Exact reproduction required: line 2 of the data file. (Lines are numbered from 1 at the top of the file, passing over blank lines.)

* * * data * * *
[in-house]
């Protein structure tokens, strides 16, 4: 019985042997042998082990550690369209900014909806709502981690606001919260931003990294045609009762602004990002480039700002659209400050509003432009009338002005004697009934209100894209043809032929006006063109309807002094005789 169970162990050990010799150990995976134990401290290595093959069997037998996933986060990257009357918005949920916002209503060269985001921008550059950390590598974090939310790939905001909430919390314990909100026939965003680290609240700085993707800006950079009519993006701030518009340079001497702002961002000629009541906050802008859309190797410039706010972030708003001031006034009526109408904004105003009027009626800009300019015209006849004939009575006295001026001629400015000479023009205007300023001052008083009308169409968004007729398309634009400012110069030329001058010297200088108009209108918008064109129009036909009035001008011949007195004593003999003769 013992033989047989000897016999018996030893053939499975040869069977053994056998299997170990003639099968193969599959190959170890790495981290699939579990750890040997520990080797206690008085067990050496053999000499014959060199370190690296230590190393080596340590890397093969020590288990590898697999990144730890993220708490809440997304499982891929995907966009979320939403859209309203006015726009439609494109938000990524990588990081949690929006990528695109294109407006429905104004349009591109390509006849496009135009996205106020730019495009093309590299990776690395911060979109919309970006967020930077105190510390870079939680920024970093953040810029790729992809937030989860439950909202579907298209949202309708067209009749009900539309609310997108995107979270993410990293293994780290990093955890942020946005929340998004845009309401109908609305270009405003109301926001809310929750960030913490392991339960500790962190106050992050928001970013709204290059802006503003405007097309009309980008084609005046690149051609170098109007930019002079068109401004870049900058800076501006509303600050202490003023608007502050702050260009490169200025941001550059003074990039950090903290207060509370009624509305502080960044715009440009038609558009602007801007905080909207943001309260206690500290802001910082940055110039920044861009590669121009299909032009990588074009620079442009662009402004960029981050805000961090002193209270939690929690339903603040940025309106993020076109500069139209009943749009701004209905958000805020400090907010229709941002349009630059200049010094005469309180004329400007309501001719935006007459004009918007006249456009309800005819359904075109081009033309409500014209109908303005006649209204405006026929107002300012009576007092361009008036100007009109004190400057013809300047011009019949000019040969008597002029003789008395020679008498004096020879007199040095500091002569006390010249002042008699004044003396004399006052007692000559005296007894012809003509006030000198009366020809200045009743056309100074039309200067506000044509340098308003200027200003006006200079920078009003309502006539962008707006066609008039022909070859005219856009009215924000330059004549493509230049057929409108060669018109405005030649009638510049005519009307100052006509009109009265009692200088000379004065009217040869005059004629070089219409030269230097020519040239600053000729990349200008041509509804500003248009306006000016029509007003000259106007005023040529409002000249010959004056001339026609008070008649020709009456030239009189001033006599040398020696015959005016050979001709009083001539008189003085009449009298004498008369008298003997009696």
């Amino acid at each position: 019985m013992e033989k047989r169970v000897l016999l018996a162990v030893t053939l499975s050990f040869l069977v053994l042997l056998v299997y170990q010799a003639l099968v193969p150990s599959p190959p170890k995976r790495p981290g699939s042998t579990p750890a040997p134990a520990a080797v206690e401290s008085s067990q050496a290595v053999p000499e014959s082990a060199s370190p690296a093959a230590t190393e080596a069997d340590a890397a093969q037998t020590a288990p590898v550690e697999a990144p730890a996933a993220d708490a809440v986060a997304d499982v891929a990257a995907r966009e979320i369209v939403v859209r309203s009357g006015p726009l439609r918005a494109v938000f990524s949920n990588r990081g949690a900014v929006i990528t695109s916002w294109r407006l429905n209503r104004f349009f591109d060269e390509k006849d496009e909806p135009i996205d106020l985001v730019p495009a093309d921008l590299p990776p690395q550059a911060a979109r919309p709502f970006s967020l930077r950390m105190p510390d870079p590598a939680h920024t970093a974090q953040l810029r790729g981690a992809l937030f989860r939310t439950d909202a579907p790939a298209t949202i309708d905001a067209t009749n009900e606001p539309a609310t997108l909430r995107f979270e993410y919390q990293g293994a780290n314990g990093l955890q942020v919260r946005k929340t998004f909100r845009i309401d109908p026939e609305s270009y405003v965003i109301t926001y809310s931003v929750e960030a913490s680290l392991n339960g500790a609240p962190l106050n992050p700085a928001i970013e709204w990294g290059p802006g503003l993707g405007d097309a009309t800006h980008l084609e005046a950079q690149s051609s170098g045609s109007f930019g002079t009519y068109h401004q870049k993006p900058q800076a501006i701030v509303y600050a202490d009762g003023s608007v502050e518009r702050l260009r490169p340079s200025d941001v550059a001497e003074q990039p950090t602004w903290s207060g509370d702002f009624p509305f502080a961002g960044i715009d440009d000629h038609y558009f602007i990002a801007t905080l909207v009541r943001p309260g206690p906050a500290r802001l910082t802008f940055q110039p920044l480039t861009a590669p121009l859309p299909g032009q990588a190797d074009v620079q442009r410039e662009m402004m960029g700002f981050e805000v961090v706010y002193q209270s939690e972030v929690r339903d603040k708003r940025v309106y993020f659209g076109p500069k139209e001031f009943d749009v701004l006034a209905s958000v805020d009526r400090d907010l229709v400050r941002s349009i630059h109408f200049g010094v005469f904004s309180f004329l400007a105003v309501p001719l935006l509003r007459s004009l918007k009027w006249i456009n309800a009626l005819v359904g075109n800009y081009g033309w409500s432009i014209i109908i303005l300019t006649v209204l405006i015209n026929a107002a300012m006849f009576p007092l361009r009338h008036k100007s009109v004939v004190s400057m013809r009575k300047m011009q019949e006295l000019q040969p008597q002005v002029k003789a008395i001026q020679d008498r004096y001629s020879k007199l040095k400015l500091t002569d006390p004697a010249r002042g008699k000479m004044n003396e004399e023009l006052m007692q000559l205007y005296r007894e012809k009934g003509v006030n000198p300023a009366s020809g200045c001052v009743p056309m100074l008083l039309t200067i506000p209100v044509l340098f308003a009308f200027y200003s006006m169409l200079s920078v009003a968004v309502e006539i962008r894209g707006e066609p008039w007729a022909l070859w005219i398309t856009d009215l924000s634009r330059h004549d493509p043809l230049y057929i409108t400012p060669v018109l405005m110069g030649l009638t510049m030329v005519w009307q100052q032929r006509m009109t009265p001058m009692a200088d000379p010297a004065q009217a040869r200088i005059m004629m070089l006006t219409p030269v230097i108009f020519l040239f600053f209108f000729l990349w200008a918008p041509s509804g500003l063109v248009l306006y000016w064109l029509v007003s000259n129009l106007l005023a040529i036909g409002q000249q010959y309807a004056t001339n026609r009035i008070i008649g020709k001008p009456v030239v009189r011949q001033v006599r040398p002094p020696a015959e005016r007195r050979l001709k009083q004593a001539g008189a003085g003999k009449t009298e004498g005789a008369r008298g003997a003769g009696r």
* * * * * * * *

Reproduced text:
């Protein structure tokens, strides 16, 4: 019985042997042998082990550690369209900014909806709502981690606001919260931003990294045609009762602004990002480039700002659209400050509003432009009338002005004697009934209100894209043809032929006006063109309807002094005789 169970162990050990010799150990995976134990401290290595093959069997037998996933986060990257009357918005949920916002209503060269985001921008550059950390590598974090939310790939905001909430919390314990909100026939965003680290609240700085993707800006950079009519993006701030518009340079001497702002961002000629009541906050802008859309190797410039706010972030708003001031006034009526109408904004105003009027009626800009300019015209006849004939009575006295001026001629400015000479023009205007300023001052008083009308169409968004007729398309634009400012110069030329001058010297200088108009209108918008064109129009036909009035001008011949007195004593003999003769 013992033989047989000897016999018996030893053939499975040869069977053994056998299997170990003639099968193969599959190959170890790495981290699939579990750890040997520990080797206690008085067990050496053999000499014959060199370190690296230590190393080596340590890397093969020590288990590898697999990144730890993220708490809440997304499982891929995907966009979320939403859209309203006015726009439609494109938000990524990588990081949690929006990528695109294109407006429905104004349009591109390509006849496009135009996205106020730019495009093309590299990776690395911060979109919309970006967020930077105190510390870079939680920024970093953040810029790729992809937030989860439950909202579907298209949202309708067209009749009900539309609310997108995107979270993410990293293994780290990093955890942020946005929340998004845009309401109908609305270009405003109301926001809310929750960030913490392991339960500790962190106050992050928001970013709204290059802006503003405007097309009309980008084609005046690149051609170098109007930019002079068109401004870049900058800076501006509303600050202490003023608007502050702050260009490169200025941001550059003074990039950090903290207060509370009624509305502080960044715009440009038609558009602007801007905080909207943001309260206690500290802001910082940055110039920044861009590669121009299909032009990588074009620079442009662009402004960029981050805000961090002193209270939690929690339903603040940025309106993020076109500069139209009943749009701004209905958000805020400090907010229709941002349009630059200049010094005469309180004329400007309501001719935006007459004009918007006249456009309800005819359904075109081009033309409500014209109908303005006649209204405006026929107002300012009576007092361009008036100007009109004190400057013809300047011009019949000019040969008597002029003789008395020679008498004096020879007199040095500091002569006390010249002042008699004044003396004399006052007692000559005296007894012809003509006030000198009366020809200045009743056309100074039309200067506000044509340098308003200027200003006006200079920078009003309502006539962008707006066609008039022909070859005219856009009215924000330059004549493509230049057929409108060669018109405005030649009638510049005519009307100052006509009109009265009692200088000379004065009217040869005059004629070089219409030269230097020519040239600053000729990349200008041509509804500003248009306006000016029509007003000259106007005023040529409002000249010959004056001339026609008070008649020709009456030239009189001033006599040398020696015959005016050979001709009083001539008189003085009449009298004498008369008298003997009696």